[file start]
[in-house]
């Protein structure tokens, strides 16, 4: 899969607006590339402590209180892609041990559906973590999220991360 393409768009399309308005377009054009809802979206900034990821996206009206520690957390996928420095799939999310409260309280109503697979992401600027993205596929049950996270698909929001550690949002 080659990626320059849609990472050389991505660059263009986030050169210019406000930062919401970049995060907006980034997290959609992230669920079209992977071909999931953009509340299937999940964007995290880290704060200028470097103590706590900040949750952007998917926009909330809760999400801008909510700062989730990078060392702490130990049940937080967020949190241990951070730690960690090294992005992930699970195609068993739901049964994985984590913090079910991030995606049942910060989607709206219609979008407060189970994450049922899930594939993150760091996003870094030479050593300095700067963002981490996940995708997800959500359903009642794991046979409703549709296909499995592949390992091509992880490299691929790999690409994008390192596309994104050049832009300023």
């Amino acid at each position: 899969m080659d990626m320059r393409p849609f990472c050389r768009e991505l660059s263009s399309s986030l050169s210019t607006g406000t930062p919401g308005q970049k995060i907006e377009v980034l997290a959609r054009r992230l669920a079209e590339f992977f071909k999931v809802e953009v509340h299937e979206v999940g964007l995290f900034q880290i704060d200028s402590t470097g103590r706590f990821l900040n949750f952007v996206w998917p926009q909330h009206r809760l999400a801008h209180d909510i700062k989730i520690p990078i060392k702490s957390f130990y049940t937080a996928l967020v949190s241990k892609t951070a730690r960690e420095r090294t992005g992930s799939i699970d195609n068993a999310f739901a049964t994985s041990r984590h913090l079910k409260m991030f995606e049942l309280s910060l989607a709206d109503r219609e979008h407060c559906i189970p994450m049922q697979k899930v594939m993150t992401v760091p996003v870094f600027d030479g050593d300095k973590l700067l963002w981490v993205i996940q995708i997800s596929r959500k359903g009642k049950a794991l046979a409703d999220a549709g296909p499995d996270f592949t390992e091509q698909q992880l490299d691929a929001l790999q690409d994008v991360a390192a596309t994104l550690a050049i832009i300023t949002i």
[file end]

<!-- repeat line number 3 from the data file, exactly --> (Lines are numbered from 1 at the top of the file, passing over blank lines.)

């Amino acid at each position: 899969m080659d990626m320059r393409p849609f990472c050389r768009e991505l660059s263009s399309s986030l050169s210019t607006g406000t930062p919401g308005q970049k995060i907006e377009v980034l997290a959609r054009r992230l669920a079209e590339f992977f071909k999931v809802e953009v509340h299937e979206v999940g964007l995290f900034q880290i704060d200028s402590t470097g103590r706590f990821l900040n949750f952007v996206w998917p926009q909330h009206r809760l999400a801008h209180d909510i700062k989730i520690p990078i060392k702490s957390f130990y049940t937080a996928l967020v949190s241990k892609t951070a730690r960690e420095r090294t992005g992930s799939i699970d195609n068993a999310f739901a049964t994985s041990r984590h913090l079910k409260m991030f995606e049942l309280s910060l989607a709206d109503r219609e979008h407060c559906i189970p994450m049922q697979k899930v594939m993150t992401v760091p996003v870094f600027d030479g050593d300095k973590l700067l963002w981490v993205i996940q995708i997800s596929r959500k359903g009642k049950a794991l046979a409703d999220a549709g296909p499995d996270f592949t390992e091509q698909q992880l490299d691929a929001l790999q690409d994008v991360a390192a596309t994104l550690a050049i832009i300023t949002i």